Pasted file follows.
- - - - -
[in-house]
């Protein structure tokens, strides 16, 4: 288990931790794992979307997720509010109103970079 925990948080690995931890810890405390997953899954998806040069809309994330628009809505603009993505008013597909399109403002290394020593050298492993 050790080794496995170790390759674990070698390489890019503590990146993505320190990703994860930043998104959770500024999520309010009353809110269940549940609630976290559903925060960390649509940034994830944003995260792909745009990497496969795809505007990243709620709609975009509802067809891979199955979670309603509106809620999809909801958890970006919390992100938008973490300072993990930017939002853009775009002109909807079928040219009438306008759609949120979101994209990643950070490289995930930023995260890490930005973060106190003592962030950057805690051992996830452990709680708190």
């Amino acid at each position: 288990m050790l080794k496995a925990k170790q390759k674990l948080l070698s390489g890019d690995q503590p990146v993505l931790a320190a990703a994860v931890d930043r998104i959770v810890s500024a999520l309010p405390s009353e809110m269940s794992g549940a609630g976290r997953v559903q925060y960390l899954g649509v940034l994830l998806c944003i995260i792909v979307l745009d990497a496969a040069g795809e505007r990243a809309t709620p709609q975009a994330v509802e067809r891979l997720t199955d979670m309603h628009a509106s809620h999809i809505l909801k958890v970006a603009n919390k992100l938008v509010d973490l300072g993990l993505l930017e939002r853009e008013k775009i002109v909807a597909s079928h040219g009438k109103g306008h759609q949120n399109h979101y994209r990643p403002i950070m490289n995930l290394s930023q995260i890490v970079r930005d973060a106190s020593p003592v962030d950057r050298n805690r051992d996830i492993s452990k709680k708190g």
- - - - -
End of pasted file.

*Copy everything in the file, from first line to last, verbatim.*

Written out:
[in-house]
């Protein structure tokens, strides 16, 4: 288990931790794992979307997720509010109103970079 925990948080690995931890810890405390997953899954998806040069809309994330628009809505603009993505008013597909399109403002290394020593050298492993 050790080794496995170790390759674990070698390489890019503590990146993505320190990703994860930043998104959770500024999520309010009353809110269940549940609630976290559903925060960390649509940034994830944003995260792909745009990497496969795809505007990243709620709609975009509802067809891979199955979670309603509106809620999809909801958890970006919390992100938008973490300072993990930017939002853009775009002109909807079928040219009438306008759609949120979101994209990643950070490289995930930023995260890490930005973060106190003592962030950057805690051992996830452990709680708190």
């Amino acid at each position: 288990m050790l080794k496995a925990k170790q390759k674990l948080l070698s390489g890019d690995q503590p990146v993505l931790a320190a990703a994860v931890d930043r998104i959770v810890s500024a999520l309010p405390s009353e809110m269940s794992g549940a609630g976290r997953v559903q925060y960390l899954g649509v940034l994830l998806c944003i995260i792909v979307l745009d990497a496969a040069g795809e505007r990243a809309t709620p709609q975009a994330v509802e067809r891979l997720t199955d979670m309603h628009a509106s809620h999809i809505l909801k958890v970006a603009n919390k992100l938008v509010d973490l300072g993990l993505l930017e939002r853009e008013k775009i002109v909807a597909s079928h040219g009438k109103g306008h759609q949120n399109h979101y994209r990643p403002i950070m490289n995930l290394s930023q995260i890490v970079r930005d973060a106190s020593p003592v962030d950057r050298n805690r051992d996830i492993s452990k709680k708190g």